Thinking of Grenfell, I scour the press today and what do I see? Saccharin, toadying piece of tosh in the Telegraph written by ‘journalist’ Hannah Furness:
Prince George and Princess Charlotte delight at Trooping the Colour parade to celebrate the Queen’s birthday
Insensitively worded, sycophantic phrases throughout such as:
The young royals charmed onlookers, seen first peeking through the windows of Buckingham Palace before stepping out into the blazing sunshine.
There, as ever, it was the children who stole the show.
The nation is still reeling from the tragedy unfolding in London, we’re still processing the Grenfell disaster; the horror, the bravery, the shamelessness, the politics, and the emotional magnitude, do people really need stories about the pampered royals thrown in their faces? Dozens of people died in that disaster, including very young children. Is it not right and proper to cancel the pageantry this year? And if it has to go ahead, couldn’t you people play it down a bit?
Enacting a grand public spectacle of power, wealth and privilege at a time like this is gross ineptitude to say the least, and makes Theresa May look like the epitome of the graceful diplomacy. How quickly the Queen has escaped the ‘sombre national mood’, a phrase trotted out to the media immediately after her Latimer Road visit.
To add insult to injury, the Queen’s birthday celebrations, (paid for by the taxpayer) follow hard on the heels of her much-lauded visit to the site of the carnage, (carnage that could have been avoided if only a pittance of taxpayer’s money had been invested in people’s safety).
Interestingly, today I rang London’s Biased Conversation (LBC) to pose a simple question. I felt inspired by Muhbeen Hussain’s brilliant campaign ‘one pound, one Londoner’, which has launched and is in full swing, and my suggestion was going to be that the Royals match the amount raised, so that if every Londoner contributed £1 that would mean 20 million quid from the royals, and if twenty of them pitched in, as Londoners do, that would be £1m each. Not much really and what a nice friendly gesture!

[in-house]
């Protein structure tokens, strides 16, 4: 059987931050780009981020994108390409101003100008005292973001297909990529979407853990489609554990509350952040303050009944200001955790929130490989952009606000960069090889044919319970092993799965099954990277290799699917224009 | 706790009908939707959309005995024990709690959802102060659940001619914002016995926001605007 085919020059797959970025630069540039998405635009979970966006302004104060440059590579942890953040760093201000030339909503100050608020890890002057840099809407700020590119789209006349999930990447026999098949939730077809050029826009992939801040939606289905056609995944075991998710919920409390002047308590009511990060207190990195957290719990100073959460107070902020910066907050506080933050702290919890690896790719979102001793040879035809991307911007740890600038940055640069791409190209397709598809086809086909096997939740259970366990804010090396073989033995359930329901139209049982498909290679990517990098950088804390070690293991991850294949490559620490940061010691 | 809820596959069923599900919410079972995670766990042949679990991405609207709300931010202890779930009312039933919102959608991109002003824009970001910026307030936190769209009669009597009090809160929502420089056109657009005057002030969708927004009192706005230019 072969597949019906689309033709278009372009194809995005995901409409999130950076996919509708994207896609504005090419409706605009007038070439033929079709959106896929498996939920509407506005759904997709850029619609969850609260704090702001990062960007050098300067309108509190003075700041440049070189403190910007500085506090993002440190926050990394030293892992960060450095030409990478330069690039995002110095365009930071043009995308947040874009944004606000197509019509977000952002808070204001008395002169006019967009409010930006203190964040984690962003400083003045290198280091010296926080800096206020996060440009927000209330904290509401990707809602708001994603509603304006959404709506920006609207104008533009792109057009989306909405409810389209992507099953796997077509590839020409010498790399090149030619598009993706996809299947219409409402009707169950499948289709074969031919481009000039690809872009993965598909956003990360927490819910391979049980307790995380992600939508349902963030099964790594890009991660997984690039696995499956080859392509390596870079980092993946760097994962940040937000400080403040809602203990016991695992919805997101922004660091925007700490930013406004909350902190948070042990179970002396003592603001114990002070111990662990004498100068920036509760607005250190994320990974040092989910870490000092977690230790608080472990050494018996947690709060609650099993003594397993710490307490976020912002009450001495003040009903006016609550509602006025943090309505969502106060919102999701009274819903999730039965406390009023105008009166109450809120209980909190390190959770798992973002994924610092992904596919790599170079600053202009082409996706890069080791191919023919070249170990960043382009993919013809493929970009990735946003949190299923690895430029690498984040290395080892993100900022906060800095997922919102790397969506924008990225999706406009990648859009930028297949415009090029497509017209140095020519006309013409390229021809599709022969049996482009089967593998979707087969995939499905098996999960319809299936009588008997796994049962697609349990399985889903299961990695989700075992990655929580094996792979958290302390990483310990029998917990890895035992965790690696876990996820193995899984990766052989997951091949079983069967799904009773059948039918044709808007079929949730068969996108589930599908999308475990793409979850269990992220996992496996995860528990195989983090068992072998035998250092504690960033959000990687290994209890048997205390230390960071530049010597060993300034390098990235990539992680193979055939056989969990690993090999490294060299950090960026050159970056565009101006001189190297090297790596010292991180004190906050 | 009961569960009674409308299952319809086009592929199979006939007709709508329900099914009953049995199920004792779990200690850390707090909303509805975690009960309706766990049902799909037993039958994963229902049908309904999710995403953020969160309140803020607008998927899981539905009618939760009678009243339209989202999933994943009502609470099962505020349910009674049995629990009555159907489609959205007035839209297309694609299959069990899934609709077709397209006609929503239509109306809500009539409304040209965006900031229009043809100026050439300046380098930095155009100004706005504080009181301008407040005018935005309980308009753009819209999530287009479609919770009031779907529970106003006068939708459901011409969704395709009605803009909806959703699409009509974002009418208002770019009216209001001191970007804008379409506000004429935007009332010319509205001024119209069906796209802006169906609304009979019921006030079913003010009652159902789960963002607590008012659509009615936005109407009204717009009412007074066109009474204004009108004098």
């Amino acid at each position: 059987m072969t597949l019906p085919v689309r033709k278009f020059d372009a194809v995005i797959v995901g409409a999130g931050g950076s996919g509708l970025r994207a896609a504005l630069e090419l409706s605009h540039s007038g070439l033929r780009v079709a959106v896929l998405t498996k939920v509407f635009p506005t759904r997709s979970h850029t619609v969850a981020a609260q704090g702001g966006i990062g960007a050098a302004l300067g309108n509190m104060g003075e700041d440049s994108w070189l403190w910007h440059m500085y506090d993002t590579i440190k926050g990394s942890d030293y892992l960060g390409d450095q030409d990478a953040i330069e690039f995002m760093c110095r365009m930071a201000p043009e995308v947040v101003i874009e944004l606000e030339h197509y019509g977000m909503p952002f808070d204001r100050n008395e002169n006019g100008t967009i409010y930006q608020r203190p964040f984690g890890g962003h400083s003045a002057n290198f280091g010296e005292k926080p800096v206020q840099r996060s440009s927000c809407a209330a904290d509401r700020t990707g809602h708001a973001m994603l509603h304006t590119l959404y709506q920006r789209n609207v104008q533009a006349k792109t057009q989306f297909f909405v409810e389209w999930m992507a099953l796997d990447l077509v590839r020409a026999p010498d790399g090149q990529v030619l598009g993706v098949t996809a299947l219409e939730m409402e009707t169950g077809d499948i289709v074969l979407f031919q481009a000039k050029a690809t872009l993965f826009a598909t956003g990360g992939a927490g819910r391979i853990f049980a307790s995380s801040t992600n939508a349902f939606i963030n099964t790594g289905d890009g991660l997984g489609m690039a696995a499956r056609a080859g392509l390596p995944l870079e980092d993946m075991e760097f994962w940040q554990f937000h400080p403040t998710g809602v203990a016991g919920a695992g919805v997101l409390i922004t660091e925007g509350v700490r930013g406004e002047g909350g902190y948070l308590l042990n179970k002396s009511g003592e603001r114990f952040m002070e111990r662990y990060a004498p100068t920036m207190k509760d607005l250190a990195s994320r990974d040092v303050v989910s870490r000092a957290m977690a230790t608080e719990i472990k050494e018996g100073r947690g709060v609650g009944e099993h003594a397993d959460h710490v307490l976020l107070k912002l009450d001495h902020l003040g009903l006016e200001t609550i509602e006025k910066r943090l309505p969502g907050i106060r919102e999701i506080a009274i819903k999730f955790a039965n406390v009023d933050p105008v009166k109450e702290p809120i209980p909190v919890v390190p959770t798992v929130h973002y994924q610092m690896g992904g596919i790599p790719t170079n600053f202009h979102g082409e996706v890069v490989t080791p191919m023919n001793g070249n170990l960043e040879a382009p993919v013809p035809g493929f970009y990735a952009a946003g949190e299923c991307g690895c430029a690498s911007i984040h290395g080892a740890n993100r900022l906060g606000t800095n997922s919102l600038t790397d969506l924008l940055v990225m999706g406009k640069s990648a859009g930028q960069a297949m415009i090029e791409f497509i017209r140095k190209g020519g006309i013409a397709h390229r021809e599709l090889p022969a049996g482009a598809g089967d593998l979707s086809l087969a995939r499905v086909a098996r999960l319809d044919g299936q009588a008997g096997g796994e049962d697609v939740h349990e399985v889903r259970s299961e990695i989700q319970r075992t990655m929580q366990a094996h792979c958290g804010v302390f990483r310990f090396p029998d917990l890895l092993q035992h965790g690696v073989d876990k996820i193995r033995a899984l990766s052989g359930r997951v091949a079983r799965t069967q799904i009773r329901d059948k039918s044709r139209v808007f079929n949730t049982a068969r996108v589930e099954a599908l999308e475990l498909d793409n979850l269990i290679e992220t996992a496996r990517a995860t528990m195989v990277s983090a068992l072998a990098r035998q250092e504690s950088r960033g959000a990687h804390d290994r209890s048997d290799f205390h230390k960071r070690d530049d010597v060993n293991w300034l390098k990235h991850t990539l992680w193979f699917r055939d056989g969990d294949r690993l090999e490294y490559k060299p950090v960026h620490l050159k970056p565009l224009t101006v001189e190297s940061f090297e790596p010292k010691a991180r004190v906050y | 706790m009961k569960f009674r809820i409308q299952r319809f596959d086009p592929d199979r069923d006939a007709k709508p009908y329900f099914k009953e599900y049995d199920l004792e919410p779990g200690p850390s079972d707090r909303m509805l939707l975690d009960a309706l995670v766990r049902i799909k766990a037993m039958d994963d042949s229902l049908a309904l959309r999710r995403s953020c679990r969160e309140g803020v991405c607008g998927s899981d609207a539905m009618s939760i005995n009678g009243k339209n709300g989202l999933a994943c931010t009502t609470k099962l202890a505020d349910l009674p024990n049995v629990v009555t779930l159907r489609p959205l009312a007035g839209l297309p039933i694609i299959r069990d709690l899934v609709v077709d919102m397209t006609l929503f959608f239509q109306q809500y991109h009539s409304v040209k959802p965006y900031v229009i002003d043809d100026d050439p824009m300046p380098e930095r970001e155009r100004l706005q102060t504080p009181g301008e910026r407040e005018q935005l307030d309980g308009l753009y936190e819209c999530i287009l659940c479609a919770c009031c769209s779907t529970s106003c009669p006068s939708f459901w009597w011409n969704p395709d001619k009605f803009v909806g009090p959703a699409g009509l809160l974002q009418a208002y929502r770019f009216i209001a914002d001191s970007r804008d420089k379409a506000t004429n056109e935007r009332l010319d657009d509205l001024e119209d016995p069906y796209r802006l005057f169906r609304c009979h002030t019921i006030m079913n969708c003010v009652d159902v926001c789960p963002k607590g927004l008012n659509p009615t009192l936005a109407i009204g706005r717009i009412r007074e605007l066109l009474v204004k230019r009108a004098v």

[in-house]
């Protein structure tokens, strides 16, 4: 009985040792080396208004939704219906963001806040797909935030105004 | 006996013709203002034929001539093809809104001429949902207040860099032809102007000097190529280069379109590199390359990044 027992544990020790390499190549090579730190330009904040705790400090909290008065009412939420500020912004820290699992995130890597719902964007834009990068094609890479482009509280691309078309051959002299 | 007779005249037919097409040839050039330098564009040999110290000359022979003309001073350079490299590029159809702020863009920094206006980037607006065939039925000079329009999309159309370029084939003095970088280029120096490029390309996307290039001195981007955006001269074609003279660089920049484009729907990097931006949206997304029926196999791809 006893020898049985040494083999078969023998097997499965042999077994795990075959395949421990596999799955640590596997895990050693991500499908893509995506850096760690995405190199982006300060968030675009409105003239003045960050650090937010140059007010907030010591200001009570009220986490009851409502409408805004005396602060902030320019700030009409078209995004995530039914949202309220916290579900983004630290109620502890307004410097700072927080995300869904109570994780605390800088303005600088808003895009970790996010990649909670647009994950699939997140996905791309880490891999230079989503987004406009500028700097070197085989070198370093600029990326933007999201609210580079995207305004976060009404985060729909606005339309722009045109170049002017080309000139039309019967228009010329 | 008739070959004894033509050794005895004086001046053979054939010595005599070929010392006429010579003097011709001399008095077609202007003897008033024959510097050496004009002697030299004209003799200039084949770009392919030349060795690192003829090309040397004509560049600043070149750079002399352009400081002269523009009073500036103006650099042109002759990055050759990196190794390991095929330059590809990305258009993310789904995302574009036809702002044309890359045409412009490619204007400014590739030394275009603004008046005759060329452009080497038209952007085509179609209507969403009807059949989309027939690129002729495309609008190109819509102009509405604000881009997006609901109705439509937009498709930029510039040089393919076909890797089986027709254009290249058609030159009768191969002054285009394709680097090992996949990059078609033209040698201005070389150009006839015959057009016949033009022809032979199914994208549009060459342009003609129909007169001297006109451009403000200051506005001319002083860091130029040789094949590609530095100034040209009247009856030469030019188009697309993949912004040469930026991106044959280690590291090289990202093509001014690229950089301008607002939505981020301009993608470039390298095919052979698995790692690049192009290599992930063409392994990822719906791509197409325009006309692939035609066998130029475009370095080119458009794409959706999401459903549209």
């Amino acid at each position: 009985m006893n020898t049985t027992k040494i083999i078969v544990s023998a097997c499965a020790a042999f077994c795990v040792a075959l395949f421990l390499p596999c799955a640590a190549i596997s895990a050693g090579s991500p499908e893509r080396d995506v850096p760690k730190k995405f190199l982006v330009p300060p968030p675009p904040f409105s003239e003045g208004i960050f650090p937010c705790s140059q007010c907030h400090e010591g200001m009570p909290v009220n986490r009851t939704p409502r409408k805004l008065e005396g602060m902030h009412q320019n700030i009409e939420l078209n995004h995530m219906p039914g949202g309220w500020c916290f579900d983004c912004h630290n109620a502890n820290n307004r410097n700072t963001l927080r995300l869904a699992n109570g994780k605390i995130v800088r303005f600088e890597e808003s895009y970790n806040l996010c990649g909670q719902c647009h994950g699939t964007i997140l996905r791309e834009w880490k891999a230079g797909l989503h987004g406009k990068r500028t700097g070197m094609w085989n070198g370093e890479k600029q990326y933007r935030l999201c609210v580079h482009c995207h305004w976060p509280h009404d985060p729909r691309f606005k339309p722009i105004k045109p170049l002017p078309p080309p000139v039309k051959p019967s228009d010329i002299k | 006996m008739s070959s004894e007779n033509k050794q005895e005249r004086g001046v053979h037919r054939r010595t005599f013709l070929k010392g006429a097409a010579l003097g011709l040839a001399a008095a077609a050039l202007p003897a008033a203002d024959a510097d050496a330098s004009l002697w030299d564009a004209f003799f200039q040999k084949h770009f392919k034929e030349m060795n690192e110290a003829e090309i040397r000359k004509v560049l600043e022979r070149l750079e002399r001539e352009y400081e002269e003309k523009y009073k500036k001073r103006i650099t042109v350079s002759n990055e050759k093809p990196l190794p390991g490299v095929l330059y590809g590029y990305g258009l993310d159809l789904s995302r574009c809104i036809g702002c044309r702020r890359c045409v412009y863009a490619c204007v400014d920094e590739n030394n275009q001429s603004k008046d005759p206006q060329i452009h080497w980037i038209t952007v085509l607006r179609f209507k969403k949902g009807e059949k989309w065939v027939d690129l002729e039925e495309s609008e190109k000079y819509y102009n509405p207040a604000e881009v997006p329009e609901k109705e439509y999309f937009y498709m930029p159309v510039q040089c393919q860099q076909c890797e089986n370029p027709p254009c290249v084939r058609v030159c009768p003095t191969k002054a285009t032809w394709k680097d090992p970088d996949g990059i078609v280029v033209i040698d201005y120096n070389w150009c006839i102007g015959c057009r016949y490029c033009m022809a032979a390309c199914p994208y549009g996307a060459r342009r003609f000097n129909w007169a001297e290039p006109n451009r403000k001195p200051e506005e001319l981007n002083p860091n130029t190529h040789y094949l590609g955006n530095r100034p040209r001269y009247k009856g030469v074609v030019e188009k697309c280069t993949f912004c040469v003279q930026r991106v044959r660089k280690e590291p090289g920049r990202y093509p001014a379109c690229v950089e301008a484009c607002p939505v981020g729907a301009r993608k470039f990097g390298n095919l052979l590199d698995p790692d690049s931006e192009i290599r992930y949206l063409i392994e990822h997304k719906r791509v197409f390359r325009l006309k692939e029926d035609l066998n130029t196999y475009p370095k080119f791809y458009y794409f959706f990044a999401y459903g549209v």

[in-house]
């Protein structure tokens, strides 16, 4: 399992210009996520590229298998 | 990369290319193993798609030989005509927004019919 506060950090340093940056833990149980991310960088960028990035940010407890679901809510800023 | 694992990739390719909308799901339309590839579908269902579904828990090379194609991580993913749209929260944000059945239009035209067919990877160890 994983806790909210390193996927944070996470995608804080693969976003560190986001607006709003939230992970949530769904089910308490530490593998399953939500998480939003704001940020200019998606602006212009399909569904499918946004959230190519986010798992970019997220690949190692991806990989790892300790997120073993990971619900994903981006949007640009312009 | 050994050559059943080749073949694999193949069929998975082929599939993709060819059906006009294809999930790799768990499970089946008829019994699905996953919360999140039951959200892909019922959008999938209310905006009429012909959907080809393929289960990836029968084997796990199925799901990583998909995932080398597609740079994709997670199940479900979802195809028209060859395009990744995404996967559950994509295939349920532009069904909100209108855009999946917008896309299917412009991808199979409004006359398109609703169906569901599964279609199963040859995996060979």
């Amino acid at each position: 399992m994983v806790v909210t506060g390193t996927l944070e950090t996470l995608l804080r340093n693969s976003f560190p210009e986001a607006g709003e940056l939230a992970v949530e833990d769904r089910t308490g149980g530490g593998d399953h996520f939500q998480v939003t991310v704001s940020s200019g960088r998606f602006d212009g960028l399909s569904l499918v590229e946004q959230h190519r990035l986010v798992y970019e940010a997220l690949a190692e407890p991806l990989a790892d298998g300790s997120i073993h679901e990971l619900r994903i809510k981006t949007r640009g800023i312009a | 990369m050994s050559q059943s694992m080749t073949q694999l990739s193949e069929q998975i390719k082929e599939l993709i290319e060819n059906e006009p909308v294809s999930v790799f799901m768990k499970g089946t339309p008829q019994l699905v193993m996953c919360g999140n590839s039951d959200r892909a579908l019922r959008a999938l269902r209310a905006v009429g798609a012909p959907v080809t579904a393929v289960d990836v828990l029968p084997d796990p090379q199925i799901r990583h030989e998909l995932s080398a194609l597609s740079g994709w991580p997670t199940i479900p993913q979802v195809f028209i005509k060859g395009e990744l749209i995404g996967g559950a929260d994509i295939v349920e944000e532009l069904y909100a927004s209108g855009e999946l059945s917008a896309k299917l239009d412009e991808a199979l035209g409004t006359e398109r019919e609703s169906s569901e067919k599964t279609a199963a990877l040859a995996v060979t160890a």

Presenter Matt Frei was busy yawning at a retired health and safety inspector, a traditional target for the anti-EU legislation brigade, who see this as a numpty occupation that gets in the way of making money. But the gentleman had raised the very pertinent issue, ‘why was an exposed gas pipe allowed to remain in place by the building’s fire inspectors?’ You could hear the chuckles in the background. Frei ignored the question and moved on.
Mine was going to be, ‘will the Royal Family be offering any financial support to the Grenfell Tower victims?’
How reassuring for the Grenfell community if the Queen’s response was seen to be pragmatic as well as symbolic. How fitting it would be if her public display of concern was genuine. Open crowdfunding has already raised £2m. Surely, her Majesty could perform more of her Christian PR duty by offering financial aid to the Grenfell residents who are now homeless.
The call handler said my question was ‘very interesting’ and promised a callback that never came. Matt Frei declined to give it airtime. I’m not surprised. There is a serious blind spot in this country about such matters. Few in the media dare to challenge the legitamacy of paying for the Royal Family, much less suggest they contribute now and again.
But wait, has the monarchy (and its media slaves) no morals? Even simple tact would be welcome! How about not showing off your towering entitlement in the face of sudden tragic loss. Perhaps the Queen has not read the mood of the nation correctly. Perhaps her famous PR skills are slipping. Never mind your minute of silence during the trooping of the colours your Majesty, what’s needed is cold hard cash. Thanks for the visit m’aam, but may I respectfully request that you put your money where your mouth is and offer a donation to Grenfell.